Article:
Military depends on U.S. for basic services

Trained Iraqi troops are essential to American forces, but Iraqi units in Anbar are struggling with logistics


RAWAH, Iraq -- Few Americans are greeted as warmly by Iraqi soldiers serving in the western desert of Anbar province as Maj. John Bilas, a Marine from Camp Pendleton.

He pays them.

Tall and sturdily built, Bilas recently climbed aboard a Black Hawk helicopter in Baghdad and headed for Al Asad, a military base in Anbar, the heartland of Iraq's Sunni Arab-led insurgency.

He carried more than $2 million in cash. Over the next several days, riding in Humvee convoys, he would make the dangerous journey across Anbar to outposts and bases to deliver the payroll for the soldiers of Iraq's 7th Army Division.

With the Iraqi Defense Ministry lacking effective disbursal systems, Iraqi soldiers here are routinely paid late - sometimes having to wait as long as six months, Marine officials said. The lag in pay fuels desertion, with rates running as high as 40 percent among some Iraqi units in Anbar, Marine and Iraqi commanders said.

Even that slow, inefficient payment process would be impossible without U.S. helicopters and ground transportation.

"We have to hand-deliver it to them," Bilas said. "There's no other way to do it right now."

The ability to pay its soldiers is just one of the many basic services for which Iraq's military remains almost totally dependent on U.S. forces.

None of Anbar's Iraqi brigades performs independently. Logistics is their greatest weakness. Many Iraqi troops rely on U.S. forces for food, transportation, uniforms, identification cards, drinking water, weapons and virtually every other necessity.

The ability to supply and support troops in the field is where Iraqi troops are struggling, said Maj. Gen. Rick Lynch, spokesman for the U.S. military command in Baghdad. "Logistics is the long pole of the tent."

Commanders say they will need until at least the end of the year before most of Anbar's Iraqi brigades will be conducting independent operations.

Trainers acknowledge that many U.S. military commanders remain reluctant to send poorly prepared Iraqi units into battle.

"The fear is that Iraqis will go in somewhere and get their clock cleaned, and the unit collapses," said Marine Col. Steve Zotti, a top trainer of Iraqi troops in Anbar. "But I think you should do more independent operations now before we start off-ramping American units."

What has been accomplished - and how much remains to be done to build the Iraqi army - can be seen in Rawah.

Until last year Rawah was among several insurgent staging areas north of the Euphrates River. The town has one of the few remaining civilian bridges in this part of Iraq, making it a likely place for insurgents to cross.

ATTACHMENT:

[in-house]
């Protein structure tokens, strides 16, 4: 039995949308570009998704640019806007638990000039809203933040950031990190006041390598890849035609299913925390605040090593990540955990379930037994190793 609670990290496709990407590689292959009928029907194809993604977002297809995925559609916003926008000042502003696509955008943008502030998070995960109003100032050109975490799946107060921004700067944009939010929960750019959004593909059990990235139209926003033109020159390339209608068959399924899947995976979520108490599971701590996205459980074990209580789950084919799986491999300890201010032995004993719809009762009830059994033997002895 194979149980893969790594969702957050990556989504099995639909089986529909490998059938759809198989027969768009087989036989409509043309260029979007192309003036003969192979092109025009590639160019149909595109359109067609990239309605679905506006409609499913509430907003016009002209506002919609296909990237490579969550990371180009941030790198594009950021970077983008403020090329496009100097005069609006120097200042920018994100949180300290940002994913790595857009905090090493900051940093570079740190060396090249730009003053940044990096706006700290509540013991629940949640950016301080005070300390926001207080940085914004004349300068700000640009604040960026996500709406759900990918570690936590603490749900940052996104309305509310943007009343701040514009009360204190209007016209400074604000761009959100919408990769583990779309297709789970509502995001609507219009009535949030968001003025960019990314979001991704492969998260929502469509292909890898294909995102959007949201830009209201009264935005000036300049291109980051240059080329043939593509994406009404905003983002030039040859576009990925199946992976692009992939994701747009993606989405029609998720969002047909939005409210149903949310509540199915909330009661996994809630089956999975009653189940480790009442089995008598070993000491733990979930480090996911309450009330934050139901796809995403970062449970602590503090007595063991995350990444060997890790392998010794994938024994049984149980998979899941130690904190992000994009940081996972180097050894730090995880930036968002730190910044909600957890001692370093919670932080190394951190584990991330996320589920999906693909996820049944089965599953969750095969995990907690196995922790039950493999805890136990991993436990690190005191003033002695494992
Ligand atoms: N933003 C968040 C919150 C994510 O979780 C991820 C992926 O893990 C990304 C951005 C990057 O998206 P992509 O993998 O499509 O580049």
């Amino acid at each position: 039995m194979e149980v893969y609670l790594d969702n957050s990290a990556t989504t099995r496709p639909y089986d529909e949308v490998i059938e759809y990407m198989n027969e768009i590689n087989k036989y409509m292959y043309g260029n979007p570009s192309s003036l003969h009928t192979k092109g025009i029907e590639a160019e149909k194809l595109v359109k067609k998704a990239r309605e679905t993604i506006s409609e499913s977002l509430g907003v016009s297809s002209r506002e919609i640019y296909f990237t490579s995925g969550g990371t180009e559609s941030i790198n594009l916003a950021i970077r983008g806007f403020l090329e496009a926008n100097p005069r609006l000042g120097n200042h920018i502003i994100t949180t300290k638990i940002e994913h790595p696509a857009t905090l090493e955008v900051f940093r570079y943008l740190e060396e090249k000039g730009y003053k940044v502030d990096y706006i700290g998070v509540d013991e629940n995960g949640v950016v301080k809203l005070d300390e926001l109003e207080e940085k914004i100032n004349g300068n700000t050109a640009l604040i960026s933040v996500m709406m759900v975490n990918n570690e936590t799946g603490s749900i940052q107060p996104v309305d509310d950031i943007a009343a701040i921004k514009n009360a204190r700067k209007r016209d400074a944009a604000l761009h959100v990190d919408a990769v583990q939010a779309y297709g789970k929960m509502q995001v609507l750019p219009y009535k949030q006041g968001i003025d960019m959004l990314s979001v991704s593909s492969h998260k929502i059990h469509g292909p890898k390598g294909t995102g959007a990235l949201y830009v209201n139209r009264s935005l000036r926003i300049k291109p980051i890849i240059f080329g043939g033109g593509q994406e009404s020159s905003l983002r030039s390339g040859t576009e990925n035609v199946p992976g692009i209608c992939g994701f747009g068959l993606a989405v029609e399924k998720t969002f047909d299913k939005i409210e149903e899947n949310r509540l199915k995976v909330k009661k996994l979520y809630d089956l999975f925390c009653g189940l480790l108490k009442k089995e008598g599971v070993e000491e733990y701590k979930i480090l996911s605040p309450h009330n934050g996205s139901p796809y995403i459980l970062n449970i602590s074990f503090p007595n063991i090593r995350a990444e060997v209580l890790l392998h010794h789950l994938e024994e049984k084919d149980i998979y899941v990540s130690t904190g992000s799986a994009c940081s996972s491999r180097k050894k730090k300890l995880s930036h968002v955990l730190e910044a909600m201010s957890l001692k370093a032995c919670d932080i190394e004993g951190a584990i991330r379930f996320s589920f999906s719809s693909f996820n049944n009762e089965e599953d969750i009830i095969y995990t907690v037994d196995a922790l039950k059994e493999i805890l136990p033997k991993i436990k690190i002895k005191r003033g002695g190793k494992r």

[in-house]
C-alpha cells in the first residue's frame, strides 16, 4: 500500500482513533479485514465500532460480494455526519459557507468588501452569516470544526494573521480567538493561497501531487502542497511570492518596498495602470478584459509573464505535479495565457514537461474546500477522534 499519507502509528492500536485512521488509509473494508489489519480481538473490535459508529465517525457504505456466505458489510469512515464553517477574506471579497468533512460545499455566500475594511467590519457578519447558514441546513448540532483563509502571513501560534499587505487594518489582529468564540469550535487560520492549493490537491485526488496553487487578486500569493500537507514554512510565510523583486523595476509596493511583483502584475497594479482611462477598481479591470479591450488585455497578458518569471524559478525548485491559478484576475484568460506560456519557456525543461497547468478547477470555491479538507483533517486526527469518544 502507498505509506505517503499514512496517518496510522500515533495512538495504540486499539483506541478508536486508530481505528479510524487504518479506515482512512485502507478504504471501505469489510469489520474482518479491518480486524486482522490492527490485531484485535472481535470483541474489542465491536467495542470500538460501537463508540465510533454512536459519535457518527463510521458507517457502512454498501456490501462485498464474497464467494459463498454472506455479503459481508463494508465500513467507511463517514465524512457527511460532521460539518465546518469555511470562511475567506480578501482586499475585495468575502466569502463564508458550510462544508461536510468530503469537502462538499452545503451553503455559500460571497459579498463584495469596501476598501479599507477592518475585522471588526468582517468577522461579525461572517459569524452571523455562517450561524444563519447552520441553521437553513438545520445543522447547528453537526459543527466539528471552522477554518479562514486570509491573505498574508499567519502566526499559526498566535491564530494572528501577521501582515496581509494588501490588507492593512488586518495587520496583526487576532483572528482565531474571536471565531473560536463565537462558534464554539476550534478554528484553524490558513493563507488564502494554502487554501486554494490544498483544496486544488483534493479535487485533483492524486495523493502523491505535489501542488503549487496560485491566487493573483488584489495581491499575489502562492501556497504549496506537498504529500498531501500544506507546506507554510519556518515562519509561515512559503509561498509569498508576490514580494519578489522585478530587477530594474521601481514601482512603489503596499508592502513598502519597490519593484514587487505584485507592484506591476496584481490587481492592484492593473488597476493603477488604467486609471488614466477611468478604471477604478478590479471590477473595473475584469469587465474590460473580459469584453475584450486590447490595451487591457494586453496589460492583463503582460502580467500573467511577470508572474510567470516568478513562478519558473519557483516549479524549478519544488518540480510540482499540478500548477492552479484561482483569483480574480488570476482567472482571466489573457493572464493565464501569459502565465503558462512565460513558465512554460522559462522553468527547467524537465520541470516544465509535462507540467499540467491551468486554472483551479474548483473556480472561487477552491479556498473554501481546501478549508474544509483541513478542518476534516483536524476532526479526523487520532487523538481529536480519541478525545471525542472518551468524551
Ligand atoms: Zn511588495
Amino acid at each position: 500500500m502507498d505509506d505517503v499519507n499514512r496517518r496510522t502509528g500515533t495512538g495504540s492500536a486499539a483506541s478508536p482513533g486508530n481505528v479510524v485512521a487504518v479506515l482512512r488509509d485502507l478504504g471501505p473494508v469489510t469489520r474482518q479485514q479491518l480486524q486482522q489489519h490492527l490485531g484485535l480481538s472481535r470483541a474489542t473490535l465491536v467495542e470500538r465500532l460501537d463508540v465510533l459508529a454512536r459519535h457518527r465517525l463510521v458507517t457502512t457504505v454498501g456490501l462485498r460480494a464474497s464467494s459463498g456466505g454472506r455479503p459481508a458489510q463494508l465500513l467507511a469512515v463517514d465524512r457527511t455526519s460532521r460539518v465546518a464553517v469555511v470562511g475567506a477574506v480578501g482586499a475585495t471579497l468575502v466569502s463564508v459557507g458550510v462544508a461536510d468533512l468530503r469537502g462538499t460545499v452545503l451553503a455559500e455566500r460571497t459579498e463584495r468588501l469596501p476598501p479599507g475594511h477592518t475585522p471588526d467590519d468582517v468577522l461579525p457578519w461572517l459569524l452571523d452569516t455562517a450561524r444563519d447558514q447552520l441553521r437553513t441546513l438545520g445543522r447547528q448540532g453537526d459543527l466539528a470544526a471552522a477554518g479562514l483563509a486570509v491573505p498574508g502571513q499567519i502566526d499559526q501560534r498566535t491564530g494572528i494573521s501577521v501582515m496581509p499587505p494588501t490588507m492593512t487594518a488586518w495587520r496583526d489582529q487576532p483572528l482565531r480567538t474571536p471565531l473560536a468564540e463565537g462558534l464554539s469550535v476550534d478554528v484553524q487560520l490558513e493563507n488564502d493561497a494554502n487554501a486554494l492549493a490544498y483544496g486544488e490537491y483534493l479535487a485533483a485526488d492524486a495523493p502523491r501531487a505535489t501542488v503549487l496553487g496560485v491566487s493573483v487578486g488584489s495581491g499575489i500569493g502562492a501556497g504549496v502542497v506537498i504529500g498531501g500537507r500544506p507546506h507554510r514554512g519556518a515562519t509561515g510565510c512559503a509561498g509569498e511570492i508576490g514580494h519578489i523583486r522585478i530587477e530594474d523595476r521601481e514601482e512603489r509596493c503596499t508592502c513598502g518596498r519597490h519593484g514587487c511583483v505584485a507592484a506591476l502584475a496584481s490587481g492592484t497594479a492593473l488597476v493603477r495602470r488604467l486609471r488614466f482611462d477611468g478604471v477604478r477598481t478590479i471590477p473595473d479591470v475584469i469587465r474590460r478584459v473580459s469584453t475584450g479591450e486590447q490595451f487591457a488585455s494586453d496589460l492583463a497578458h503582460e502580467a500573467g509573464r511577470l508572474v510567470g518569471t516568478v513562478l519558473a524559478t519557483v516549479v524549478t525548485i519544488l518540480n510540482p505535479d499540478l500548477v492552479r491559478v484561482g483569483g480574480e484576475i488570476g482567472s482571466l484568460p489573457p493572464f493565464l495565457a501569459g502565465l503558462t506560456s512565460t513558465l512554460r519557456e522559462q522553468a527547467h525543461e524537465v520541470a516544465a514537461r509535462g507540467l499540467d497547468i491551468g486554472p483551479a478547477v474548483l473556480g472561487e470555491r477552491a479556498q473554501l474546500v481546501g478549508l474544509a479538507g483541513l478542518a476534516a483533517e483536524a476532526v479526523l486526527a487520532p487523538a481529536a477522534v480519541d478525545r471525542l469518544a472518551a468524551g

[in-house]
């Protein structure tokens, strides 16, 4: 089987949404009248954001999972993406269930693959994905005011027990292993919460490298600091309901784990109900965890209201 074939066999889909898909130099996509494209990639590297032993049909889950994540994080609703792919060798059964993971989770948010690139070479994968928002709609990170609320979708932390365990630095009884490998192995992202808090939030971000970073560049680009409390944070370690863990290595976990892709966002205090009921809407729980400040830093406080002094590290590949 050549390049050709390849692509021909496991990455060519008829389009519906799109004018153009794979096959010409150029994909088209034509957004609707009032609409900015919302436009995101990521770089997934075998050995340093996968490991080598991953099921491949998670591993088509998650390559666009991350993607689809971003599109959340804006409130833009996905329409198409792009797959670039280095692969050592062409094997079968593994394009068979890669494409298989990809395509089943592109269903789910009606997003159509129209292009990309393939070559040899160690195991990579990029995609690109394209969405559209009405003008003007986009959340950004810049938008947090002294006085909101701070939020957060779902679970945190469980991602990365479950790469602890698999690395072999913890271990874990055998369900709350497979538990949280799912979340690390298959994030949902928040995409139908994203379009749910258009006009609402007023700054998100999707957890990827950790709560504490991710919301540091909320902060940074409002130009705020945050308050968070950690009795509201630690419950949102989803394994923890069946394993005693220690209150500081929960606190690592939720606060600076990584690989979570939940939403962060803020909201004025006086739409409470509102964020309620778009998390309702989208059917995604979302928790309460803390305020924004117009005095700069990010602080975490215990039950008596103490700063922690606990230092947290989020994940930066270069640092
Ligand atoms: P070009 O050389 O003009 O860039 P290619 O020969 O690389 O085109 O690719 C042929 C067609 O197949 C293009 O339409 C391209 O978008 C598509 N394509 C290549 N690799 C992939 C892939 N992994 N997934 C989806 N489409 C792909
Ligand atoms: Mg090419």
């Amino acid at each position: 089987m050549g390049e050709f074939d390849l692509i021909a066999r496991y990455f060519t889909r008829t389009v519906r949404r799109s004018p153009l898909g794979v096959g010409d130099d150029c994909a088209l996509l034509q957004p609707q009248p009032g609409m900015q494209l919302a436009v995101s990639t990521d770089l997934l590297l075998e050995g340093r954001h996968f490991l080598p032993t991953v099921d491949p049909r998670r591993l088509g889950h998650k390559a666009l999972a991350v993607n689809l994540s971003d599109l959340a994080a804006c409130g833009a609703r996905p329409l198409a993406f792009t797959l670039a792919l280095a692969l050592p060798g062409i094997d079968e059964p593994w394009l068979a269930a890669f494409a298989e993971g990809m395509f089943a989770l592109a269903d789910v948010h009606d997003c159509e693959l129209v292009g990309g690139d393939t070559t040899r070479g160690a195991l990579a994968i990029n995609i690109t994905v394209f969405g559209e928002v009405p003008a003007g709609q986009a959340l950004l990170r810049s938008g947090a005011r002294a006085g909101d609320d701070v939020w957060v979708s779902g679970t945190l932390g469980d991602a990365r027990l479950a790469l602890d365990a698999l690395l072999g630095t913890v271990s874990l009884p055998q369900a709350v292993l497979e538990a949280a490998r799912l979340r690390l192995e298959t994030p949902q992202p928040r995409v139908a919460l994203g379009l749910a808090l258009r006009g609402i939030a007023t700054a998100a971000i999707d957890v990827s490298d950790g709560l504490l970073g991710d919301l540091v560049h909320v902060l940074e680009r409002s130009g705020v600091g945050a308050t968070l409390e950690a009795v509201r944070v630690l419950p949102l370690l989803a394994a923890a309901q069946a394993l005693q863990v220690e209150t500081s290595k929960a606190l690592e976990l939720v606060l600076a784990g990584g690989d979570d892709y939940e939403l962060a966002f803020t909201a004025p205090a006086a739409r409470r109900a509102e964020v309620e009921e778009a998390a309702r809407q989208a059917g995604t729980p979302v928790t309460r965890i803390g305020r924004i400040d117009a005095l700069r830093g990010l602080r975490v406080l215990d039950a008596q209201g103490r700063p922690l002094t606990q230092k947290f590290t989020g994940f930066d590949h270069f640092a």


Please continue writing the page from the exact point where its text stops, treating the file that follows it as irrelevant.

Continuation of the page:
A year ago, the Marines had virtually no presence in Rawah, and when they did come to town, it was in tanks, armored personnel carriers and Humvees. Now Marines and Iraqi soldiers conduct at least two joint foot patrols a day.

"What we found out last year was if you don't sit on it, you don't own it," said Marine Maj. Anthony Marro, who trains Iraqi soldiers at the Rawah camp. "You can clear an area four or five times, and the same idiots are coming back."

"Sitting on it" in these vast stretches of Iraq's western desert requires far more troops than the United States has in Iraq, making trained Iraqi soldiers crucial.

Marro's small contingent of Iraqi brigade leadership trainers lives fulltime with the Iraqis and trains them.

The insurgents remain active in the region. There have been about a dozen insurgent attacks in the Rawah area in the past month, Marine officers said.

Still, the training has achieved some notable successes. Iraqi troops now conduct patrols by themselves and man checkpoints. Marines have programs to train medics, a glaring deficiency in Iraqi battalions.

Marine intelligence officers say Iraqi soldiers have provided U.S. troops with accurate information on insurgents in Rawah.

"We gather information from civilians, business people, government officials," said Iraqi Army Capt. Yusef Hamid, an intelligence officer for the Rawah battalion.

But the weaknesses of the Iraqi units are obvious.

Most Iraqi soldiers stationed here, Shiites from Baghdad and southern Iraq, spend up to a third of their time away on home leave. Some find better opportunities closer to home and never return to duty. Out of 8,000 Iraqi troops across Anbar, 1,500 have deserted since late last year.

Solomon Moore writes for the Los Angeles Times.

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